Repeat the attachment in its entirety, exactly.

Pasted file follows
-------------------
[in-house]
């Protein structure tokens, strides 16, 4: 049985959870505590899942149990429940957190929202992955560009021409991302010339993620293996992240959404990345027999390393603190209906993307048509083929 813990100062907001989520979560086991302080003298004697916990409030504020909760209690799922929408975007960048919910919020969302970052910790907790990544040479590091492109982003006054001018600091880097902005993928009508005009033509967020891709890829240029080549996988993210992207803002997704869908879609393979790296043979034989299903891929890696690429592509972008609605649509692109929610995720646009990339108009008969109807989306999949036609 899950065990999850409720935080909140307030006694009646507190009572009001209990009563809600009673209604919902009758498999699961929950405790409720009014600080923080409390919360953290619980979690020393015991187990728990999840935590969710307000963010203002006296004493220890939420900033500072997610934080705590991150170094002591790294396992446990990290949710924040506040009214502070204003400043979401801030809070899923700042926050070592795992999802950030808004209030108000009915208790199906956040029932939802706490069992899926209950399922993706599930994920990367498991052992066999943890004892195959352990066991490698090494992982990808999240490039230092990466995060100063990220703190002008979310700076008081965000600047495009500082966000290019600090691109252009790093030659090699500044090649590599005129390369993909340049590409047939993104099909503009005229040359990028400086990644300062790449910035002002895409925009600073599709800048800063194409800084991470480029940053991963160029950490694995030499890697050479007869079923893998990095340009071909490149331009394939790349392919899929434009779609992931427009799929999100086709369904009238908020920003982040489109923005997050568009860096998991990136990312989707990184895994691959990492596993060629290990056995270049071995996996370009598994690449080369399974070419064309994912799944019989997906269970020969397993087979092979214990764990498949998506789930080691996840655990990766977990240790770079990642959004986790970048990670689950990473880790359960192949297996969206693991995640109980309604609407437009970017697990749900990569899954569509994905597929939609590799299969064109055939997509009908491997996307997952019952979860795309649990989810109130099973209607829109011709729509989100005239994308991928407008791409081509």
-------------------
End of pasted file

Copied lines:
[in-house]
């Protein structure tokens, strides 16, 4: 049985959870505590899942149990429940957190929202992955560009021409991302010339993620293996992240959404990345027999390393603190209906993307048509083929 813990100062907001989520979560086991302080003298004697916990409030504020909760209690799922929408975007960048919910919020969302970052910790907790990544040479590091492109982003006054001018600091880097902005993928009508005009033509967020891709890829240029080549996988993210992207803002997704869908879609393979790296043979034989299903891929890696690429592509972008609605649509692109929610995720646009990339108009008969109807989306999949036609 899950065990999850409720935080909140307030006694009646507190009572009001209990009563809600009673209604919902009758498999699961929950405790409720009014600080923080409390919360953290619980979690020393015991187990728990999840935590969710307000963010203002006296004493220890939420900033500072997610934080705590991150170094002591790294396992446990990290949710924040506040009214502070204003400043979401801030809070899923700042926050070592795992999802950030808004209030108000009915208790199906956040029932939802706490069992899926209950399922993706599930994920990367498991052992066999943890004892195959352990066991490698090494992982990808999240490039230092990466995060100063990220703190002008979310700076008081965000600047495009500082966000290019600090691109252009790093030659090699500044090649590599005129390369993909340049590409047939993104099909503009005229040359990028400086990644300062790449910035002002895409925009600073599709800048800063194409800084991470480029940053991963160029950490694995030499890697050479007869079923893998990095340009071909490149331009394939790349392919899929434009779609992931427009799929999100086709369904009238908020920003982040489109923005997050568009860096998991990136990312989707990184895994691959990492596993060629290990056995270049071995996996370009598994690449080369399974070419064309994912799944019989997906269970020969397993087979092979214990764990498949998506789930080691996840655990990766977990240790770079990642959004986790970048990670689950990473880790359960192949297996969206693991995640109980309604609407437009970017697990749900990569899954569509994905597929939609590799299969064109055939997509009908491997996307997952019952979860795309649990989810109130099973209607829109011709729509989100005239994308991928407008791409081509």